The Help Desk: Are mobile-friendly websites worth it?
Welcome to the Help Desk, Alberta Venture’s workplace advice column. Every month, we tackle a business question from a reader by getting advice from experts. Whether you’re trying to find the right employee, hook your business up with the latest technology or tweak your marketing strategy, we’re here to lend a hand.
by Alberta Venture Staff
Q: My company just designed a great new website, but one of the members of our team suggested we need a mobile-friendly version. Is it worth the time and expense?
A: In a word: yes. When your potential customers browse your site on their smartphone (Apple, Android, BlackBerry et al.), can they find your contact information, your hours and what you’re selling quickly? Or is their tiny screen filled with your even tinier text and slow-loading images? Is the information they’re looking for buried in a subpage somewhere? Or worse, is your site Flash-based and as a result invisible to more than a third of mobile users? If so, that could be a problem.
The Adobe Digital Index found that in Canada in 2012, 15.5 per cent of web traffic came from mobile phones and tablets, and that number is going to increase – substantially. “There are more people using smartphones than desktop computers,” says David Bailey, one of the owners of Monolith, an Edmonton-based web design and marketing firm that’s focused on mobile products. “We’ve grown accustomed to instant gratification, so if all a person has is their mobile device and they can’t find you, or your site presents barriers, they may move on to the next site.”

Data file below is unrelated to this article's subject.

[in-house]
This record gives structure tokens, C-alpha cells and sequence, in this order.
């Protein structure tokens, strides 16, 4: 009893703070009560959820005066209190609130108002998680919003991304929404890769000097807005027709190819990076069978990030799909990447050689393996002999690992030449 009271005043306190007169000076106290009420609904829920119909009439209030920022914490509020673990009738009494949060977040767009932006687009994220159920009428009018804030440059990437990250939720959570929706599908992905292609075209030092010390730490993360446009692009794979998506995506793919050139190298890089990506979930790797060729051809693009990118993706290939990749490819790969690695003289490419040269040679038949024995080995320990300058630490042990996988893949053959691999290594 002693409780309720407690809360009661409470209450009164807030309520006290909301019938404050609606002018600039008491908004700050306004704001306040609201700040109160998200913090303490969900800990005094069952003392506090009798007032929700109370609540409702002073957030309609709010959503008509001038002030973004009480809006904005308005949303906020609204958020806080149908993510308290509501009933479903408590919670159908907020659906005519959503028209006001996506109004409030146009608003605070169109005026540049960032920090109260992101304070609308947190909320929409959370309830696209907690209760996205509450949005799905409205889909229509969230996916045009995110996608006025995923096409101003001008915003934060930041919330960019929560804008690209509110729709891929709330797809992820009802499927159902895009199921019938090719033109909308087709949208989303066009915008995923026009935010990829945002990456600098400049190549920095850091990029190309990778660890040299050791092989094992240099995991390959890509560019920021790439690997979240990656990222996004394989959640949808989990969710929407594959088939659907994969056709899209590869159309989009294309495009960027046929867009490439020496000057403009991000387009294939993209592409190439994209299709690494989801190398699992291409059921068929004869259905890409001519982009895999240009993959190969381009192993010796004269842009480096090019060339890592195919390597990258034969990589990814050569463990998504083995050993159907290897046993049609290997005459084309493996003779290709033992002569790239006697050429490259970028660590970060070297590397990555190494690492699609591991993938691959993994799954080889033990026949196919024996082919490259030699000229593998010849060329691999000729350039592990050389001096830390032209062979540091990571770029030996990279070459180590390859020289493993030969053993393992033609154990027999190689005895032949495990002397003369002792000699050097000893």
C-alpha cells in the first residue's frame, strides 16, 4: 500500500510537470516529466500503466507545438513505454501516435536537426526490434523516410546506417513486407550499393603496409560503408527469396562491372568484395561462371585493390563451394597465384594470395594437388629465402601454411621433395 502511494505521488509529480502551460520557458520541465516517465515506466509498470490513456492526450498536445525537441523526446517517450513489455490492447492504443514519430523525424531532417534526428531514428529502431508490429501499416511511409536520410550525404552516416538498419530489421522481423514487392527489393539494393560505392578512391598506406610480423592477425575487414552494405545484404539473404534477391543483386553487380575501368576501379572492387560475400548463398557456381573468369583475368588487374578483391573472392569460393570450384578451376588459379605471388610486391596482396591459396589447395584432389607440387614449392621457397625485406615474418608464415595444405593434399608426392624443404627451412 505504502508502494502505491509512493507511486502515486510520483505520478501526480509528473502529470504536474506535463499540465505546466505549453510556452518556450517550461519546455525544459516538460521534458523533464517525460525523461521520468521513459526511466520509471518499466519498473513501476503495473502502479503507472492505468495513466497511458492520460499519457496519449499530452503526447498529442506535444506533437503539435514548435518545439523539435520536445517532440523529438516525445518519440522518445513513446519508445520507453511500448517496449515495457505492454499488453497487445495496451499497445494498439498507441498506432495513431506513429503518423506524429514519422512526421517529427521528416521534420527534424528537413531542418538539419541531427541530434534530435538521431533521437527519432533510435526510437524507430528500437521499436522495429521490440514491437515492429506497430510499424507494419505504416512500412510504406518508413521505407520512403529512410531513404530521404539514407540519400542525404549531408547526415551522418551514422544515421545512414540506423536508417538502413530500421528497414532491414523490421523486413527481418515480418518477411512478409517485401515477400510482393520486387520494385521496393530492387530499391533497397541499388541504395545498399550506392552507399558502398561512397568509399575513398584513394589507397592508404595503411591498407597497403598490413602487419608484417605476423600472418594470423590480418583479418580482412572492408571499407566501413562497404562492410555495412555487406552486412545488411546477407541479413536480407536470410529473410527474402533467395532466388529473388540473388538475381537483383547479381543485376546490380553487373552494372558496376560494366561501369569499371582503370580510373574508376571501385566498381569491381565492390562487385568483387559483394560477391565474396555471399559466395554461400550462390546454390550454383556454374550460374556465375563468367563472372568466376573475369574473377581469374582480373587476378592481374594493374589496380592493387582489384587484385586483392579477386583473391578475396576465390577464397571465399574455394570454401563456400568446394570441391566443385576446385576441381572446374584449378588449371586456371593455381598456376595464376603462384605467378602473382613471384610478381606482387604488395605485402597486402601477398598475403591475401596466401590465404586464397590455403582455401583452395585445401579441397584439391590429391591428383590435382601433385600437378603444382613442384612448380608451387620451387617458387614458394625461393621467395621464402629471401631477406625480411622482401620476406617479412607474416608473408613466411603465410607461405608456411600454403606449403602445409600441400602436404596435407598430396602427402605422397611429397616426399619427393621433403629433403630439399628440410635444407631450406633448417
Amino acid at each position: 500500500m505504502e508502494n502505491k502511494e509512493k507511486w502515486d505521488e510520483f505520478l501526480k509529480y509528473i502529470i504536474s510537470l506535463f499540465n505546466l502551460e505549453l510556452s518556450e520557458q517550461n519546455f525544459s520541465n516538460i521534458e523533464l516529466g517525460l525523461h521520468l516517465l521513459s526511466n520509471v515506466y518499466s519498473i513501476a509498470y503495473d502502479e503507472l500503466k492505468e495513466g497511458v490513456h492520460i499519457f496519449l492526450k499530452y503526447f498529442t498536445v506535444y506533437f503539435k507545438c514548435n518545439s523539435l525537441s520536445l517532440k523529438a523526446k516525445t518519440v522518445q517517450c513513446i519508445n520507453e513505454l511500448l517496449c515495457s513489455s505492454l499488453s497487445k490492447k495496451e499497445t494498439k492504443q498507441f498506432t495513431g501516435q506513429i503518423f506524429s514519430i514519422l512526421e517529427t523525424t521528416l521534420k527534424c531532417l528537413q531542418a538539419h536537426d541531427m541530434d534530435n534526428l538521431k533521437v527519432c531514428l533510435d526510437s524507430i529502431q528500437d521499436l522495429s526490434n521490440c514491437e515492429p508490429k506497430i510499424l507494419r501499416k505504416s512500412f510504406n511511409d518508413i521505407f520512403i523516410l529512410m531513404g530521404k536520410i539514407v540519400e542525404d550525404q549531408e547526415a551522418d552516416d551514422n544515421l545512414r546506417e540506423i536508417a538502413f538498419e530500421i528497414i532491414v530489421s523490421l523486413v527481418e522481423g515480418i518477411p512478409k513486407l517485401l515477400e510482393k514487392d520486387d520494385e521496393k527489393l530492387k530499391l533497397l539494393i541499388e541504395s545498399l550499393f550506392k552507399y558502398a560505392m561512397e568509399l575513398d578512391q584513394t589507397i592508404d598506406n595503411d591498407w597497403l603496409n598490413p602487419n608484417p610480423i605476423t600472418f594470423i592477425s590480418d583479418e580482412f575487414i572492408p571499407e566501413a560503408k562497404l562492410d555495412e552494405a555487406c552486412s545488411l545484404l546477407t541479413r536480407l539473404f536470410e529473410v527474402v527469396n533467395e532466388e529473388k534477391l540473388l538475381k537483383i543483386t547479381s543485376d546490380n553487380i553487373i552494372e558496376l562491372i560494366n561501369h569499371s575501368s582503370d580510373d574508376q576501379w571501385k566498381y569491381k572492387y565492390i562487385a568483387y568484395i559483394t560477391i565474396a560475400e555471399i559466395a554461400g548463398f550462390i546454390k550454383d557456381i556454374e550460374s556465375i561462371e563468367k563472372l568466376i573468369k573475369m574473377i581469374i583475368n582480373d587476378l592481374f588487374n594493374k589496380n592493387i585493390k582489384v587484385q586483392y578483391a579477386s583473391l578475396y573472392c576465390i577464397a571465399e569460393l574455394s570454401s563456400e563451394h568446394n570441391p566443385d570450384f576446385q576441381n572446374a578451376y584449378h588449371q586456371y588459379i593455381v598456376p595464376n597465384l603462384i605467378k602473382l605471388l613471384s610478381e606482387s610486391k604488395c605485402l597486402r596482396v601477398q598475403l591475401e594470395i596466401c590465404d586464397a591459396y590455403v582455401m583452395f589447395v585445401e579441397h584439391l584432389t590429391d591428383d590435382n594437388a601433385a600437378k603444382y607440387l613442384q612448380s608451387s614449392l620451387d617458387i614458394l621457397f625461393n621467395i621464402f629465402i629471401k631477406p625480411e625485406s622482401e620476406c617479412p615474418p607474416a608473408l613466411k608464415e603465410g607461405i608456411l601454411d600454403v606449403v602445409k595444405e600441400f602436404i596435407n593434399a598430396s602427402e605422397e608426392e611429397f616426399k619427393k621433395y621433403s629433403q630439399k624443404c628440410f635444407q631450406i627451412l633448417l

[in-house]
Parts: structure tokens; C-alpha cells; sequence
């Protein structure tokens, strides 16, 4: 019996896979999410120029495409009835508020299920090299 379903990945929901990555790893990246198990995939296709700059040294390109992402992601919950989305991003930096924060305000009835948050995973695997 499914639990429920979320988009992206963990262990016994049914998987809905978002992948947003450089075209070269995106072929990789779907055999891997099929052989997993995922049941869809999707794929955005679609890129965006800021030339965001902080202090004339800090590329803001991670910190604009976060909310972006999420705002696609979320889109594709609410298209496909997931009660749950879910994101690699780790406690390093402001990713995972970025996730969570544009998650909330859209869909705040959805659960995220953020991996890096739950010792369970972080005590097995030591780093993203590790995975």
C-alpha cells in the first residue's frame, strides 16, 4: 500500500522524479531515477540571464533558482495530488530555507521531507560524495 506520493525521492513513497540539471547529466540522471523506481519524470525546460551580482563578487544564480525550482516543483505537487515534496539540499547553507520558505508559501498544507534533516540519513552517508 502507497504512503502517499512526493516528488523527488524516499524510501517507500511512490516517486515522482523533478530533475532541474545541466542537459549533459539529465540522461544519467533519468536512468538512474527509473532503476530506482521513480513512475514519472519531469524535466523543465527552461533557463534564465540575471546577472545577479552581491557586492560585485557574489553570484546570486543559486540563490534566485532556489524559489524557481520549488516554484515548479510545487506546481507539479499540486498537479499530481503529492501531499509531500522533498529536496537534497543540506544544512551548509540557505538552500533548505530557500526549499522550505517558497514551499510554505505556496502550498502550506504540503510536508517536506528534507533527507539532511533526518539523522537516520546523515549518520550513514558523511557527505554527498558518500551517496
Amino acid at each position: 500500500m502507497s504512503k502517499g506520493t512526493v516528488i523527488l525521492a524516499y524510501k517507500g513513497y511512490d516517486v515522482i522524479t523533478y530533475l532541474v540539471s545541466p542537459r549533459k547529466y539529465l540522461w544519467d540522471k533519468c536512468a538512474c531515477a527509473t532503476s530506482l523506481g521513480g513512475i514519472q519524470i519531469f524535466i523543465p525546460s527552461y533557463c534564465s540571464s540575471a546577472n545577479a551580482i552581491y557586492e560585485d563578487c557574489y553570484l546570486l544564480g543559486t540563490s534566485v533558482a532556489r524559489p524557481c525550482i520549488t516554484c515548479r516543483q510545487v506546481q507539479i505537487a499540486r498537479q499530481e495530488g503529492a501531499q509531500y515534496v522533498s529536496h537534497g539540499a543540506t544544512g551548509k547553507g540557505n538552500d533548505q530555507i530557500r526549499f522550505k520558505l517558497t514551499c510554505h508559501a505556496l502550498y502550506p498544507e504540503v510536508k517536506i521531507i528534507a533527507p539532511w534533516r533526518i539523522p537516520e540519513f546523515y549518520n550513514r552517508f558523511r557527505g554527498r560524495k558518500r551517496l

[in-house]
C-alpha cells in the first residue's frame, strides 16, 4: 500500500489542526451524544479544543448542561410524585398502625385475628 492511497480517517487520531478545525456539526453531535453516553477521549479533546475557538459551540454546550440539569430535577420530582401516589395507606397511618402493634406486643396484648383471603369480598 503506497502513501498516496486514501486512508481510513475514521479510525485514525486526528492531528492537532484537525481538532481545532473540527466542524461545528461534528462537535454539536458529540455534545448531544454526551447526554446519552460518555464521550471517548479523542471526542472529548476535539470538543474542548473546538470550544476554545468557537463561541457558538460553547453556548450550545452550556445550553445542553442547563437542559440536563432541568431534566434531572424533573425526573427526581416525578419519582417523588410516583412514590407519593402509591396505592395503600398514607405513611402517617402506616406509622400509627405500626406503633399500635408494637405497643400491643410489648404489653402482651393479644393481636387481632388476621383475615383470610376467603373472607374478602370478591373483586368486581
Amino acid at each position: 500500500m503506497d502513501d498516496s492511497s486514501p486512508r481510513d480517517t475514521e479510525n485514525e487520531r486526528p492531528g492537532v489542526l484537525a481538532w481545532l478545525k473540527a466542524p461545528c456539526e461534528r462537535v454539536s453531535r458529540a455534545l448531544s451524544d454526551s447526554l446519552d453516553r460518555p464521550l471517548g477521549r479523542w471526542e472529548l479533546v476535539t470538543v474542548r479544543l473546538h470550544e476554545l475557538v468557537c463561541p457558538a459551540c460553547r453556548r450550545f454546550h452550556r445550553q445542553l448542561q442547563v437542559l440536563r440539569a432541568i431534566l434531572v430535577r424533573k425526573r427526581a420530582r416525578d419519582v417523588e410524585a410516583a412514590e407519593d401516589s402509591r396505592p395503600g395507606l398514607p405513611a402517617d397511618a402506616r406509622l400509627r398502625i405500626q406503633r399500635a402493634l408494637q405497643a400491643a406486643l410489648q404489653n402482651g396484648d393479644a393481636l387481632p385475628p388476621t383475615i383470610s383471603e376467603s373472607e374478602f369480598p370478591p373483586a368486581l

So how do push your site into mobile bliss? Assuming you don’t have the money to hire a company like Monolith to do it for you, you can still set up a mobile-friendly site relatively simply. Content management systems like Drupal and WordPress have plugins or modules that can help you make your website play nice with smartphones, and some website providers, like Squarespace, provide responsive themes that automatically adapt to mobile viewing. “For a company with a very limited budget, maybe you want to start with only a simple page or two optimized for mobile,” says Bailey.
The good news is that the key to a great mobile website is simple – simplicity. Legible text, a rectangular orientation (think smartphone screen shape) and quick page-load speeds are among the most important features. Know what your users are looking for and make it easy to find. If you’re running a restaurant, for instance, users want to know where you’re located, when you’re open and what’s on the menu. And don’t forget to put any marketing campaigns front and centre. “If you’re running a promotion and your call to action is sending me to your website then I’d better see something relating to that promotion the moment I get there.”
So get going. And once you’ve got it up and (mostly) running, Bailey has one last piece of advice: “Test, retest and then test some more.
Next Month: You’re hiring a contractor that will also be working with your competitors. Here’s how to protect your information.